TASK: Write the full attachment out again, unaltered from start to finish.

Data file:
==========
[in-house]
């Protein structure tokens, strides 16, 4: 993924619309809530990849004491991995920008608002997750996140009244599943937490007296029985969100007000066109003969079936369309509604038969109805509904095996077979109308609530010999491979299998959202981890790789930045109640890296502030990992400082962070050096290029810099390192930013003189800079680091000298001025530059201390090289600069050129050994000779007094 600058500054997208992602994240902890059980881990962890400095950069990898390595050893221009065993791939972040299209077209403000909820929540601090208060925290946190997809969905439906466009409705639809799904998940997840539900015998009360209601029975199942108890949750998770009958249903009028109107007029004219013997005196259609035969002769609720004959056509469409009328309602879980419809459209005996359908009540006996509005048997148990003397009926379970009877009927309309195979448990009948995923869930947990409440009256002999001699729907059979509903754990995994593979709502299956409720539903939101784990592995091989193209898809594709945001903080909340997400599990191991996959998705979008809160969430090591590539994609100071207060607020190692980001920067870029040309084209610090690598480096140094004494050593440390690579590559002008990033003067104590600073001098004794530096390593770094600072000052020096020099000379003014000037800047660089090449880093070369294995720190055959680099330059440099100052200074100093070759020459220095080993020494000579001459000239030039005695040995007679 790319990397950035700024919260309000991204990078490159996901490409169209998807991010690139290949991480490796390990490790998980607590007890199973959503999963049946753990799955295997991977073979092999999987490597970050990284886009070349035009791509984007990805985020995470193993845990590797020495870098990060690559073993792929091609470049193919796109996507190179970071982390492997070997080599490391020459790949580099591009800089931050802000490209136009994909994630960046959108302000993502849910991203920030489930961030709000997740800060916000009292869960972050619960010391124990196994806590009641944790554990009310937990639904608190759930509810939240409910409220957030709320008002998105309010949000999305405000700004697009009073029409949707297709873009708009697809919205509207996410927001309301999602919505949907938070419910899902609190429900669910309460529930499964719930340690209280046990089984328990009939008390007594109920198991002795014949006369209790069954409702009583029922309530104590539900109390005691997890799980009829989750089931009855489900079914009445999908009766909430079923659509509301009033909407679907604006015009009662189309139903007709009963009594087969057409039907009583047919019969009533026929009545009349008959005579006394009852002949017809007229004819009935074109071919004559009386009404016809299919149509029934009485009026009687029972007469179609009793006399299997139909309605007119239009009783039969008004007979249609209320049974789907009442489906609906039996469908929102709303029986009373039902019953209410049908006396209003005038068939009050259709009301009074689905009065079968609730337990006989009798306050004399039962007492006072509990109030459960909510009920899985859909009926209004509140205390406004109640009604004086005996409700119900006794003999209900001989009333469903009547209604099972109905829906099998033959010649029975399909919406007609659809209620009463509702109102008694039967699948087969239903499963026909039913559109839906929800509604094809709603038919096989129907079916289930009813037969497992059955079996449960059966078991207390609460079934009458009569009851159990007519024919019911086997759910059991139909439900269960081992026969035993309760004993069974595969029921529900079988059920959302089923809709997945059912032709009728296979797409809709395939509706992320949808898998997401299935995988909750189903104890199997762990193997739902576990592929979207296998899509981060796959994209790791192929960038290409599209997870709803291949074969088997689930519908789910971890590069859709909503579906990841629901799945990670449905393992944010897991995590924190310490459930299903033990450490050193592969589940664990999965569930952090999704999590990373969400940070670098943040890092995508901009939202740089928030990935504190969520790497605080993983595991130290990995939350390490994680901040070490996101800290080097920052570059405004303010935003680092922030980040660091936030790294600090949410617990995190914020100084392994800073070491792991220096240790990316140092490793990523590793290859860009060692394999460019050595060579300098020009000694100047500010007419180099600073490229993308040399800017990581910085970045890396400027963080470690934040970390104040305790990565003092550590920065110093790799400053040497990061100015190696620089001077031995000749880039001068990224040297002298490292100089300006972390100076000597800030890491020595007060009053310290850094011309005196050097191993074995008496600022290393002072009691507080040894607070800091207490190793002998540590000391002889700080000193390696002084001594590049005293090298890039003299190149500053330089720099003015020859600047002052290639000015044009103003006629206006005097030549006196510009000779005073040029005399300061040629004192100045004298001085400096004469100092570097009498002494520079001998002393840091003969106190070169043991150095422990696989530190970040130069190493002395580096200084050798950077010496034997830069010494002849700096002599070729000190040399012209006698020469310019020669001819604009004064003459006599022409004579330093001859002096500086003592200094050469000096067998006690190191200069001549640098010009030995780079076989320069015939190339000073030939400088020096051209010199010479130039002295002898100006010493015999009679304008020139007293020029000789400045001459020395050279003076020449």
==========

[in-house]
């Protein structure tokens, strides 16, 4: 993924619309809530990849004491991995920008608002997750996140009244599943937490007296029985969100007000066109003969079936369309509604038969109805509904095996077979109308609530010999491979299998959202981890790789930045109640890296502030990992400082962070050096290029810099390192930013003189800079680091000298001025530059201390090289600069050129050994000779007094 600058500054997208992602994240902890059980881990962890400095950069990898390595050893221009065993791939972040299209077209403000909820929540601090208060925290946190997809969905439906466009409705639809799904998940997840539900015998009360209601029975199942108890949750998770009958249903009028109107007029004219013997005196259609035969002769609720004959056509469409009328309602879980419809459209005996359908009540006996509005048997148990003397009926379970009877009927309309195979448990009948995923869930947990409440009256002999001699729907059979509903754990995994593979709502299956409720539903939101784990592995091989193209898809594709945001903080909340997400599990191991996959998705979008809160969430090591590539994609100071207060607020190692980001920067870029040309084209610090690598480096140094004494050593440390690579590559002008990033003067104590600073001098004794530096390593770094600072000052020096020099000379003014000037800047660089090449880093070369294995720190055959680099330059440099100052200074100093070759020459220095080993020494000579001459000239030039005695040995007679 790319990397950035700024919260309000991204990078490159996901490409169209998807991010690139290949991480490796390990490790998980607590007890199973959503999963049946753990799955295997991977073979092999999987490597970050990284886009070349035009791509984007990805985020995470193993845990590797020495870098990060690559073993792929091609470049193919796109996507190179970071982390492997070997080599490391020459790949580099591009800089931050802000490209136009994909994630960046959108302000993502849910991203920030489930961030709000997740800060916000009292869960972050619960010391124990196994806590009641944790554990009310937990639904608190759930509810939240409910409220957030709320008002998105309010949000999305405000700004697009009073029409949707297709873009708009697809919205509207996410927001309301999602919505949907938070419910899902609190429900669910309460529930499964719930340690209280046990089984328990009939008390007594109920198991002795014949006369209790069954409702009583029922309530104590539900109390005691997890799980009829989750089931009855489900079914009445999908009766909430079923659509509301009033909407679907604006015009009662189309139903007709009963009594087969057409039907009583047919019969009533026929009545009349008959005579006394009852002949017809007229004819009935074109071919004559009386009404016809299919149509029934009485009026009687029972007469179609009793006399299997139909309605007119239009009783039969008004007979249609209320049974789907009442489906609906039996469908929102709303029986009373039902019953209410049908006396209003005038068939009050259709009301009074689905009065079968609730337990006989009798306050004399039962007492006072509990109030459960909510009920899985859909009926209004509140205390406004109640009604004086005996409700119900006794003999209900001989009333469903009547209604099972109905829906099998033959010649029975399909919406007609659809209620009463509702109102008694039967699948087969239903499963026909039913559109839906929800509604094809709603038919096989129907079916289930009813037969497992059955079996449960059966078991207390609460079934009458009569009851159990007519024919019911086997759910059991139909439900269960081992026969035993309760004993069974595969029921529900079988059920959302089923809709997945059912032709009728296979797409809709395939509706992320949808898998997401299935995988909750189903104890199997762990193997739902576990592929979207296998899509981060796959994209790791192929960038290409599209997870709803291949074969088997689930519908789910971890590069859709909503579906990841629901799945990670449905393992944010897991995590924190310490459930299903033990450490050193592969589940664990999965569930952090999704999590990373969400940070670098943040890092995508901009939202740089928030990935504190969520790497605080993983595991130290990995939350390490994680901040070490996101800290080097920052570059405004303010935003680092922030980040660091936030790294600090949410617990995190914020100084392994800073070491792991220096240790990316140092490793990523590793290859860009060692394999460019050595060579300098020009000694100047500010007419180099600073490229993308040399800017990581910085970045890396400027963080470690934040970390104040305790990565003092550590920065110093790799400053040497990061100015190696620089001077031995000749880039001068990224040297002298490292100089300006972390100076000597800030890491020595007060009053310290850094011309005196050097191993074995008496600022290393002072009691507080040894607070800091207490190793002998540590000391002889700080000193390696002084001594590049005293090298890039003299190149500053330089720099003015020859600047002052290639000015044009103003006629206006005097030549006196510009000779005073040029005399300061040629004192100045004298001085400096004469100092570097009498002494520079001998002393840091003969106190070169043991150095422990696989530190970040130069190493002395580096200084050798950077010496034997830069010494002849700096002599070729000190040399012209006698020469310019020669001819604009004064003459006599022409004579330093001859002096500086003592200094050469000096067998006690190191200069001549640098010009030995780079076989320069015939190339000073030939400088020096051209010199010479130039002295002898100006010493015999009679304008020139007293020029000789400045001459020395050279003076020449």